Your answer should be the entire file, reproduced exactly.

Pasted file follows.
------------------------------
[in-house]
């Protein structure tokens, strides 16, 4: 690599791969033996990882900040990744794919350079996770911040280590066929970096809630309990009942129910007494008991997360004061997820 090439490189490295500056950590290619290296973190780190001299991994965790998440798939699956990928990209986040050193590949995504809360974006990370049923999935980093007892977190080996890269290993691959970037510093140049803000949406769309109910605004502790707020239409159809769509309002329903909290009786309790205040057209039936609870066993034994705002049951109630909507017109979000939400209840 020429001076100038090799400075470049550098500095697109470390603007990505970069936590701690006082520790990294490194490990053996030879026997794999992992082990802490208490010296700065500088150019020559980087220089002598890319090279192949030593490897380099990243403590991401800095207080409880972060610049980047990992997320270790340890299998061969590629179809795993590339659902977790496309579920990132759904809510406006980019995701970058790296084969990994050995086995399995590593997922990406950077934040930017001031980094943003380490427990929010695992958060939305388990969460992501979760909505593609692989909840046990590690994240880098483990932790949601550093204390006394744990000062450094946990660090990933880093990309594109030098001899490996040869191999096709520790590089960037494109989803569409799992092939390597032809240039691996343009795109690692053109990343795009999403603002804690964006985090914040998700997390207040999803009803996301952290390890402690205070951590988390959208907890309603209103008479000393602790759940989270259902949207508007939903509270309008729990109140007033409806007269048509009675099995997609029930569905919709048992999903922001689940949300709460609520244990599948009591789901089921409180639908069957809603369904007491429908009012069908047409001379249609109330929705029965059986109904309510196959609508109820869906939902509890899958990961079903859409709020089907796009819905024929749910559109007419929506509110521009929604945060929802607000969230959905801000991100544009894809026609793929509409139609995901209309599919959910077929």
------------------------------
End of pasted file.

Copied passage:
[in-house]
């Protein structure tokens, strides 16, 4: 690599791969033996990882900040990744794919350079996770911040280590066929970096809630309990009942129910007494008991997360004061997820 090439490189490295500056950590290619290296973190780190001299991994965790998440798939699956990928990209986040050193590949995504809360974006990370049923999935980093007892977190080996890269290993691959970037510093140049803000949406769309109910605004502790707020239409159809769509309002329903909290009786309790205040057209039936609870066993034994705002049951109630909507017109979000939400209840 020429001076100038090799400075470049550098500095697109470390603007990505970069936590701690006082520790990294490194490990053996030879026997794999992992082990802490208490010296700065500088150019020559980087220089002598890319090279192949030593490897380099990243403590991401800095207080409880972060610049980047990992997320270790340890299998061969590629179809795993590339659902977790496309579920990132759904809510406006980019995701970058790296084969990994050995086995399995590593997922990406950077934040930017001031980094943003380490427990929010695992958060939305388990969460992501979760909505593609692989909840046990590690994240880098483990932790949601550093204390006394744990000062450094946990660090990933880093990309594109030098001899490996040869191999096709520790590089960037494109989803569409799992092939390597032809240039691996343009795109690692053109990343795009999403603002804690964006985090914040998700997390207040999803009803996301952290390890402690205070951590988390959208907890309603209103008479000393602790759940989270259902949207508007939903509270309008729990109140007033409806007269048509009675099995997609029930569905919709048992999903922001689940949300709460609520244990599948009591789901089921409180639908069957809603369904007491429908009012069908047409001379249609109330929705029965059986109904309510196959609508109820869906939902509890899958990961079903859409709020089907796009819905024929749910559109007419929506509110521009929604945060929802607000969230959905801000991100544009894809026609793929509409139609995901209309599919959910077929």